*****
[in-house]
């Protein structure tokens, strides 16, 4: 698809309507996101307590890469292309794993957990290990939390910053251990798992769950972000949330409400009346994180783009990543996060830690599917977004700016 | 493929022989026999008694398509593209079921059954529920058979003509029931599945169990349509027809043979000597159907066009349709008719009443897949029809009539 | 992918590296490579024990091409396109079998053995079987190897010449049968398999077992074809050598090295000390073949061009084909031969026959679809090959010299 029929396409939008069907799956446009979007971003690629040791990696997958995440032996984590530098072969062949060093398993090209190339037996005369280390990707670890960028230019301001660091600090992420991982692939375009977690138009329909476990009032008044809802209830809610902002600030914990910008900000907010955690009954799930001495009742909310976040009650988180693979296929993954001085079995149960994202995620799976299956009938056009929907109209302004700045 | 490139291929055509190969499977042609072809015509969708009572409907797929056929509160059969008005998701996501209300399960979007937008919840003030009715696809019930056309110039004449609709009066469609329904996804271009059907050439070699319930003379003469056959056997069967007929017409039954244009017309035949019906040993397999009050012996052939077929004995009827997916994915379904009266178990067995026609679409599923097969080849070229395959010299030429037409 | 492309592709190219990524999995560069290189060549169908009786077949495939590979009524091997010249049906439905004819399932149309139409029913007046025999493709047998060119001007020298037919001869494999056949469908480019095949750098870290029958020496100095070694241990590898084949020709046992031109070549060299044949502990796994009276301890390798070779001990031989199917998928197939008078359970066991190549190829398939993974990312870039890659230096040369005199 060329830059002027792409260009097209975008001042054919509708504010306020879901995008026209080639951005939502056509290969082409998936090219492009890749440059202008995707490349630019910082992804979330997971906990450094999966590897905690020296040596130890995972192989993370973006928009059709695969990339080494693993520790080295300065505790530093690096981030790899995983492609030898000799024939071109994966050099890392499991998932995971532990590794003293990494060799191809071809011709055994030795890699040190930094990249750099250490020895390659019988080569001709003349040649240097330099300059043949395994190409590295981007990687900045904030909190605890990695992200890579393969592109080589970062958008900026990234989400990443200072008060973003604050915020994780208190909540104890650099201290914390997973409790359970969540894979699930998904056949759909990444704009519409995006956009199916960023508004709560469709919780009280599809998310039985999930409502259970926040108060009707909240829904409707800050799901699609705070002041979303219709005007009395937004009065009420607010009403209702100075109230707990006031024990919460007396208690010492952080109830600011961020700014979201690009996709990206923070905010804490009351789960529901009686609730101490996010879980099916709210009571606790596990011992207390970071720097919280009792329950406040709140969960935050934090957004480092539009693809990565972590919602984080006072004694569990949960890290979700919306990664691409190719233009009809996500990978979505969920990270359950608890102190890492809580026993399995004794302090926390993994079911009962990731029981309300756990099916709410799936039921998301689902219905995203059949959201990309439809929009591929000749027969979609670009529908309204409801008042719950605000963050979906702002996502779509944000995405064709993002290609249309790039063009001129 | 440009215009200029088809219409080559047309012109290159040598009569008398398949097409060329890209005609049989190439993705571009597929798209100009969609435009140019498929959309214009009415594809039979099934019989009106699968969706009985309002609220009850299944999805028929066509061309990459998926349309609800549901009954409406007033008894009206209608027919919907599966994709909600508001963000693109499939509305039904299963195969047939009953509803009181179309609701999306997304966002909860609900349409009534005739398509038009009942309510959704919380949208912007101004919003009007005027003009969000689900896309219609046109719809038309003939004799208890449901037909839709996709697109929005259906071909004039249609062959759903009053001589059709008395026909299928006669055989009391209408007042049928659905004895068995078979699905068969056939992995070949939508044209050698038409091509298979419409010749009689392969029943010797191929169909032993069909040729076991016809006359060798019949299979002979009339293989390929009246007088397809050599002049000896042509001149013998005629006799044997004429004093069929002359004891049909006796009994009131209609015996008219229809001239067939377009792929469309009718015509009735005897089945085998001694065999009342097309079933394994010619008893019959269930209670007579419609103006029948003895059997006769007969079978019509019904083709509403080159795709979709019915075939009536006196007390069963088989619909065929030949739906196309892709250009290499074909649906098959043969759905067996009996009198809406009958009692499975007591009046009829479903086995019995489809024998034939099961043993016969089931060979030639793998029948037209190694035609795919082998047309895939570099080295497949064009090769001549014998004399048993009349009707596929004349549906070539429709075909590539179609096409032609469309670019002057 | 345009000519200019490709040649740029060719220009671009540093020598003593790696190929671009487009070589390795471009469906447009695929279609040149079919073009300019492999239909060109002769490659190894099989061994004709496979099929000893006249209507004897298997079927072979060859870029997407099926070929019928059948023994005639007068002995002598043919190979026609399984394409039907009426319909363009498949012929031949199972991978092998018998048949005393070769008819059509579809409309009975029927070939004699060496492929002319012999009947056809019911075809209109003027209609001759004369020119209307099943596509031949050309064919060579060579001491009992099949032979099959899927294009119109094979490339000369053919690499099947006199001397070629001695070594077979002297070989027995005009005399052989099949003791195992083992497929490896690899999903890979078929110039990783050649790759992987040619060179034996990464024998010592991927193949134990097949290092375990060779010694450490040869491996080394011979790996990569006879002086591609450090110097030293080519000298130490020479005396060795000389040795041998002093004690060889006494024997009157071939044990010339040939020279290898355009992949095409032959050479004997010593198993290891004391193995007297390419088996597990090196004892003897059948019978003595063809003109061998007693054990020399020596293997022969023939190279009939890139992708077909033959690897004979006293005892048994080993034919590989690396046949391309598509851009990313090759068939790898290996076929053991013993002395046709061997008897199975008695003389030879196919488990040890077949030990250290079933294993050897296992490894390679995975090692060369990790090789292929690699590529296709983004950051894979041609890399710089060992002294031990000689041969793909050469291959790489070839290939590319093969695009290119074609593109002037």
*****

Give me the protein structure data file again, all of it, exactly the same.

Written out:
[in-house]
């Protein structure tokens, strides 16, 4: 698809309507996101307590890469292309794993957990290990939390910053251990798992769950972000949330409400009346994180783009990543996060830690599917977004700016 | 493929022989026999008694398509593209079921059954529920058979003509029931599945169990349509027809043979000597159907066009349709008719009443897949029809009539 | 992918590296490579024990091409396109079998053995079987190897010449049968398999077992074809050598090295000390073949061009084909031969026959679809090959010299 029929396409939008069907799956446009979007971003690629040791990696997958995440032996984590530098072969062949060093398993090209190339037996005369280390990707670890960028230019301001660091600090992420991982692939375009977690138009329909476990009032008044809802209830809610902002600030914990910008900000907010955690009954799930001495009742909310976040009650988180693979296929993954001085079995149960994202995620799976299956009938056009929907109209302004700045 | 490139291929055509190969499977042609072809015509969708009572409907797929056929509160059969008005998701996501209300399960979007937008919840003030009715696809019930056309110039004449609709009066469609329904996804271009059907050439070699319930003379003469056959056997069967007929017409039954244009017309035949019906040993397999009050012996052939077929004995009827997916994915379904009266178990067995026609679409599923097969080849070229395959010299030429037409 | 492309592709190219990524999995560069290189060549169908009786077949495939590979009524091997010249049906439905004819399932149309139409029913007046025999493709047998060119001007020298037919001869494999056949469908480019095949750098870290029958020496100095070694241990590898084949020709046992031109070549060299044949502990796994009276301890390798070779001990031989199917998928197939008078359970066991190549190829398939993974990312870039890659230096040369005199 060329830059002027792409260009097209975008001042054919509708504010306020879901995008026209080639951005939502056509290969082409998936090219492009890749440059202008995707490349630019910082992804979330997971906990450094999966590897905690020296040596130890995972192989993370973006928009059709695969990339080494693993520790080295300065505790530093690096981030790899995983492609030898000799024939071109994966050099890392499991998932995971532990590794003293990494060799191809071809011709055994030795890699040190930094990249750099250490020895390659019988080569001709003349040649240097330099300059043949395994190409590295981007990687900045904030909190605890990695992200890579393969592109080589970062958008900026990234989400990443200072008060973003604050915020994780208190909540104890650099201290914390997973409790359970969540894979699930998904056949759909990444704009519409995006956009199916960023508004709560469709919780009280599809998310039985999930409502259970926040108060009707909240829904409707800050799901699609705070002041979303219709005007009395937004009065009420607010009403209702100075109230707990006031024990919460007396208690010492952080109830600011961020700014979201690009996709990206923070905010804490009351789960529901009686609730101490996010879980099916709210009571606790596990011992207390970071720097919280009792329950406040709140969960935050934090957004480092539009693809990565972590919602984080006072004694569990949960890290979700919306990664691409190719233009009809996500990978979505969920990270359950608890102190890492809580026993399995004794302090926390993994079911009962990731029981309300756990099916709410799936039921998301689902219905995203059949959201990309439809929009591929000749027969979609670009529908309204409801008042719950605000963050979906702002996502779509944000995405064709993002290609249309790039063009001129 | 440009215009200029088809219409080559047309012109290159040598009569008398398949097409060329890209005609049989190439993705571009597929798209100009969609435009140019498929959309214009009415594809039979099934019989009106699968969706009985309002609220009850299944999805028929066509061309990459998926349309609800549901009954409406007033008894009206209608027919919907599966994709909600508001963000693109499939509305039904299963195969047939009953509803009181179309609701999306997304966002909860609900349409009534005739398509038009009942309510959704919380949208912007101004919003009007005027003009969000689900896309219609046109719809038309003939004799208890449901037909839709996709697109929005259906071909004039249609062959759903009053001589059709008395026909299928006669055989009391209408007042049928659905004895068995078979699905068969056939992995070949939508044209050698038409091509298979419409010749009689392969029943010797191929169909032993069909040729076991016809006359060798019949299979002979009339293989390929009246007088397809050599002049000896042509001149013998005629006799044997004429004093069929002359004891049909006796009994009131209609015996008219229809001239067939377009792929469309009718015509009735005897089945085998001694065999009342097309079933394994010619008893019959269930209670007579419609103006029948003895059997006769007969079978019509019904083709509403080159795709979709019915075939009536006196007390069963088989619909065929030949739906196309892709250009290499074909649906098959043969759905067996009996009198809406009958009692499975007591009046009829479903086995019995489809024998034939099961043993016969089931060979030639793998029948037209190694035609795919082998047309895939570099080295497949064009090769001549014998004399048993009349009707596929004349549906070539429709075909590539179609096409032609469309670019002057 | 345009000519200019490709040649740029060719220009671009540093020598003593790696190929671009487009070589390795471009469906447009695929279609040149079919073009300019492999239909060109002769490659190894099989061994004709496979099929000893006249209507004897298997079927072979060859870029997407099926070929019928059948023994005639007068002995002598043919190979026609399984394409039907009426319909363009498949012929031949199972991978092998018998048949005393070769008819059509579809409309009975029927070939004699060496492929002319012999009947056809019911075809209109003027209609001759004369020119209307099943596509031949050309064919060579060579001491009992099949032979099959899927294009119109094979490339000369053919690499099947006199001397070629001695070594077979002297070989027995005009005399052989099949003791195992083992497929490896690899999903890979078929110039990783050649790759992987040619060179034996990464024998010592991927193949134990097949290092375990060779010694450490040869491996080394011979790996990569006879002086591609450090110097030293080519000298130490020479005396060795000389040795041998002093004690060889006494024997009157071939044990010339040939020279290898355009992949095409032959050479004997010593198993290891004391193995007297390419088996597990090196004892003897059948019978003595063809003109061998007693054990020399020596293997022969023939190279009939890139992708077909033959690897004979006293005892048994080993034919590989690396046949391309598509851009990313090759068939790898290996076929053991013993002395046709061997008897199975008695003389030879196919488990040890077949030990250290079933294993050897296992490894390679995975090692060369990790090789292929690699590529296709983004950051894979041609890399710089060992002294031990000689041969793909050469291959790489070839290939590319093969695009290119074609593109002037």